Financial Aid Award - A financial aid award is a component of the financial aid package and includes loans, grants and scholarships.

Forbearance -  The permission to postpone, reduce or extend loan payments because of serious hardship. Interest continues to accrue during forbearance, though, so the amount owed ends up increasing.

Forgiveness - Cancelation of a debt, usually for working in a national service shortage area or serving in the military.

Free Application for Federal Student Aid (FAFSA) - A financial aid application form used to apply for federal and institutional aid. It is filed at www.fafsa.ed.gov and is available on January 1st. The student will receive a Student Aid Report (SAR) outlining expected family contribution about two weeks after filing.

Grace Period - Period of time during which a borrower is not required to begin repayment. Grace periods are loan specific, meaning a) the length of the grace period varies by loan type and b) once used in their entirety, the borrower may not use the grace period again for that particular loan. Borrowers do not have to apply for grace.

Interest - Interest is a periodic fee charged for the use of borrowed money. The interest rate is expressed as a percentage of the loan balance and may be fixed or variable.

Master Promissory Note (MPN) - A legal contract in which the borrower agrees to repay a loan. It specifies the terms of the loan, such as interest rates and fees. The MPN is a promissory note that is effective for a continuous period of enrollment up to 10 years.

Need Analysis - The process of evaluating the family's financial strength by considering income, assets, family size, and the number of children in college and the age of the older parent.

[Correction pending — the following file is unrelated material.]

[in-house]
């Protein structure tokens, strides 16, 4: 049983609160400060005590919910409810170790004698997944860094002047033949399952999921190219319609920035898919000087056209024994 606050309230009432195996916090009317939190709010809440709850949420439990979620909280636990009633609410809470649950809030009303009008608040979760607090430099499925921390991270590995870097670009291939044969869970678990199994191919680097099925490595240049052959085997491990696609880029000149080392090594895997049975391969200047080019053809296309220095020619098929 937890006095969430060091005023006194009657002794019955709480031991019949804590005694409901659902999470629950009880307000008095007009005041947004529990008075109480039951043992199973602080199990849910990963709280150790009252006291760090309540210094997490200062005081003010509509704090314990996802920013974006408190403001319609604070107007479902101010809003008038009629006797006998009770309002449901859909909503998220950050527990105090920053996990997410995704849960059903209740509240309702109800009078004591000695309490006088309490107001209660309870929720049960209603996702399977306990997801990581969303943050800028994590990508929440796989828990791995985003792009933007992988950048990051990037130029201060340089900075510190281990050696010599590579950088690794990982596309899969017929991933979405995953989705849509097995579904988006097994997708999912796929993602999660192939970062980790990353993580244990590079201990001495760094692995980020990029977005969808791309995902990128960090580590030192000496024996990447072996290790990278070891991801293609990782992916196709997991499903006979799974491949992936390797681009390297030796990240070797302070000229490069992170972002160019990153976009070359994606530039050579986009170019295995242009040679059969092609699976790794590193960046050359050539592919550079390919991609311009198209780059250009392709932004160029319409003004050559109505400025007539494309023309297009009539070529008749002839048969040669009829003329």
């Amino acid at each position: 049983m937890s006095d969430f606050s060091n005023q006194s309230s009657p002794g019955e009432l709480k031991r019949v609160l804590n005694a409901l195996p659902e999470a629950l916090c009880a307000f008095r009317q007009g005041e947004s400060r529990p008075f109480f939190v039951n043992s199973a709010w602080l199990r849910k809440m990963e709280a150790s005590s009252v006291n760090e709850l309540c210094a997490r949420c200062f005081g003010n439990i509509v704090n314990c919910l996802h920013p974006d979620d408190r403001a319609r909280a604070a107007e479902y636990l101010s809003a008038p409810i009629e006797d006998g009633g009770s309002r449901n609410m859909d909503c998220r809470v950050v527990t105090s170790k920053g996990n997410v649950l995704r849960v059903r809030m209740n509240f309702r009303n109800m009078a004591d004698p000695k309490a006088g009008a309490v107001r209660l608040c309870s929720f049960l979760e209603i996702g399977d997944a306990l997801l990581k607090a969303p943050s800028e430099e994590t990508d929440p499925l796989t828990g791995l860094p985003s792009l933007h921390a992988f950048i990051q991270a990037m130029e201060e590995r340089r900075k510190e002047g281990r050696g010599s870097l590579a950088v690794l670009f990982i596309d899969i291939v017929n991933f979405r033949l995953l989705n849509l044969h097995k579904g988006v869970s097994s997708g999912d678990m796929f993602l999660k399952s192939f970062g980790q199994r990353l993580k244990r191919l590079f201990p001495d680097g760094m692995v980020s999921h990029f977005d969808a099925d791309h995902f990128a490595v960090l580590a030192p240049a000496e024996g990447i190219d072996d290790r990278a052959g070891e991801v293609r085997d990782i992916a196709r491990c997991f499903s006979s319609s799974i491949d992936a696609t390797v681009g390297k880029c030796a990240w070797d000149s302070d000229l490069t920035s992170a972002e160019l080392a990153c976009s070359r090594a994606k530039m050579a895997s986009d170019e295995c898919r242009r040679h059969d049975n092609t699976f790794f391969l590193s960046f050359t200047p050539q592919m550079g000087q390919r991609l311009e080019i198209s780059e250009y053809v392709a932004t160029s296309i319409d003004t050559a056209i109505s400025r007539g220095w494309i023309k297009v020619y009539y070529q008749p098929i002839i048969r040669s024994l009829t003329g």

Need-Based Aid - Awarded based on demonstrated financial need.

Principal - The amount of money borrowed or owed on a loan, not including interest and other charges.

Private Student Loan - A loan made and funded by a private lender, such as a bank or other financial institution. Private student loans tend to be more expensive than federal loans and have less flexible repayment terms.

Professional Judgment (PJ) - This is a process by which the financial aid officer reviews unusual circumstances to determine possible adjustment to the need-based financial aid package. Unusual circumstances include changes in the family's financial situation from the previous year, such as job loss, salary reduction and death of a wage-earner, as well as anything that distinguishes the family from other typical families, such as high unreimbursed medical expenses, high childcare or eldercare costs. The professional judgment review is driven by documentation of the unusual circumstances. This review may lead to a revised financial aid package.

Satisfactory Academic Progress (SAP) - Required for continued receipt of financial aid. SAP is the successful completion of degree requirements according to established increments that lead to awarding of the degree within specified time limits. Not meeting the SAP requirements may result in loss of all financial aid, federal or institutional.

Student Aid Report (SAR) - The Student Aid Report lists the data elements submitted on the FAFSA, some intermediate calculations and expected family contribution (EFC).

Unsubsidized Loan - Loans that accrue interest from the date of disbursement, interest which, if unpaid by the borrower, will be added back to the principal through a process called capitalization. Examples include Federal Unsubsidized Stafford (either FFELP or Direct), Federal SLS, Federal PLUS, private loans, and some institutional loans (check your promissory note or ask your medical school financial aid officer).